An industry leader shares how disruption is an opportune time for HR to reclaim a seat at the table
by Mitch Young
The global HR sector has been evolving itself for future digital disruption and workforce change, and Singapore’s must keep up or risk being left behind.
ServiceNow’s recent State of Work research of 500 global CHROs across 12 countries and 20 industries revealed that the HR function is increasingly driving digital transformation in companies and affecting business performance.
This was acknowledged by 59% of CHROs in APAC, 56% of CHROs in Europe and 54% of North American CHROs.
APAC CHROs were more likely than global counterparts to prioritise the digitization of the employee experience and 60% of them see great importance in data-driven decision making, injecting data and analytics into their processes, compared to only 44% in North America and 54% in Europe.
This digital shift in HR means that more global organisations are now able to focus on strategic work beyond the repetitive tasks that used to take up most of their work day, putting HR in a better position to further their vision for the organisation.
Singapore’s 43,000 HR professionals should ready themselves for the impending HR digital transformation that is storming the globe.
In July last year, the Ministry of Manpower (MOM) launched the HR Industry Manpower Plan in a bid to strengthen the HR industry in Singapore and prepare it for the disruption and change that the future economy is set to bring.
The plan looks to strengthen the capabilities of the HR profession, enhance support for employers and nurture a vibrant HR services sector and HR ecosystem.
This includes enhanced internship and training programs, a national HR certification scheme, and a program to help small businesses boost their HR functions.
HR has been and, in many cases, is still burdened with repetitive administrative and transactional work – work that maintains the status of HR as a cost centre rather than a value centre.
While certain administrative tasks exist as necessary HR functions, it doesn’t serve to attract the best talent.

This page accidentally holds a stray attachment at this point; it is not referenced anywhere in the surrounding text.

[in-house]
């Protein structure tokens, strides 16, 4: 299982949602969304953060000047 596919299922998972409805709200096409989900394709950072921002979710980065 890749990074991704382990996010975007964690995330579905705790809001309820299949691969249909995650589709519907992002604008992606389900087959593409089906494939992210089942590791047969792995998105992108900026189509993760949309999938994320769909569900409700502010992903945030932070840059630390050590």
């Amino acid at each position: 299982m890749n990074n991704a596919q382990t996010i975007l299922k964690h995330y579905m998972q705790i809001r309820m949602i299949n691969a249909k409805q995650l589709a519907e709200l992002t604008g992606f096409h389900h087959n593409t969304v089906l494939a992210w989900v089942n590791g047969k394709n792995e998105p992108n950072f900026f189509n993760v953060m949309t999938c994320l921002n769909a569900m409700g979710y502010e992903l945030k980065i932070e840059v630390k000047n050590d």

In fact, this work serves to keep HR in the backroom. Respondents from the study also revealed that HR leaders and organisations need future-ready HR professionals that are more strategic than administrative.
As reiterated by MOM, the HR industry in Singapore should be focusing on building the workplaces of the future that are more innovative and efficient.
By deploying technology and automation, HR leaders can strengthen the capabilities of their team and free them from repetitive tasks to focus on strategic work that contributes to real business outcomes, bringing the HR function from cost centre to value centre.
On top of the HR Industry Manpower Plan, HR leaders themselves must think about their technology landscape in a new way.
The good news is that HR can move from the backroom to the boardroom and have a seat at the table when collaborating with senior management on people strategy and employee engagement.
This can be achieved by thinking beyond traditional core HR systems and finding new ways of managing work across the enterprise.
Here are the top three things they need to focus on as a priority:
- Improve service levels: Instead of through emails and phone calls, HR leaders should spend time with their teams in the frontline to understand how they can streamline certain processes by building a knowledge base and automated solutions to ensure that employees still get direct access to information without compromising on service delivery.
- Embrace technology: Each day newer technologies emerge to address evolving challenges in the HR space to make the world of work, work better for people.
One such technology is Artificial Intelligence (AI). Certain cloud services come with add-ons such as an AI automation engine that is designed to predict outages, automate routing and workflow, predict outcomes and benchmark performance while maximising overall productivity.
Increasingly, AI chatbots are being leveraged to provide service functions to employees – this includes retrieving data or records from a system, answering questions and submitting transactions.
- Look beyond HR: Employees across the business often work with other departments to meet their HR needs and CHROs must recognise this.
Whatever solution is chosen for automation workflows shouldn’t be limited to the HR function. An effective platform extends across an enterprise and automates end-to-end employee processes like onboarding and employee transitions.
Effective service management platforms also provide metrics and data that can enable HR leaders to make better business decisions while providing employees with a great service experience.
The HR sector, many professionals would agree, is under constant pressure to increase efficiency and add greater value to the organisation. New technology is already playing a pivotal globally, helping to meet that demand.
Singapore’s HR sector must shift towards a value centre that is adaptive and relevant for the next phase of economic development awaiting Singapore. Are you ready to meet this challenge and elevate the profile of your team?
The author is Vice President and General Manager, Asia Pacific and Japan at ServiceNow
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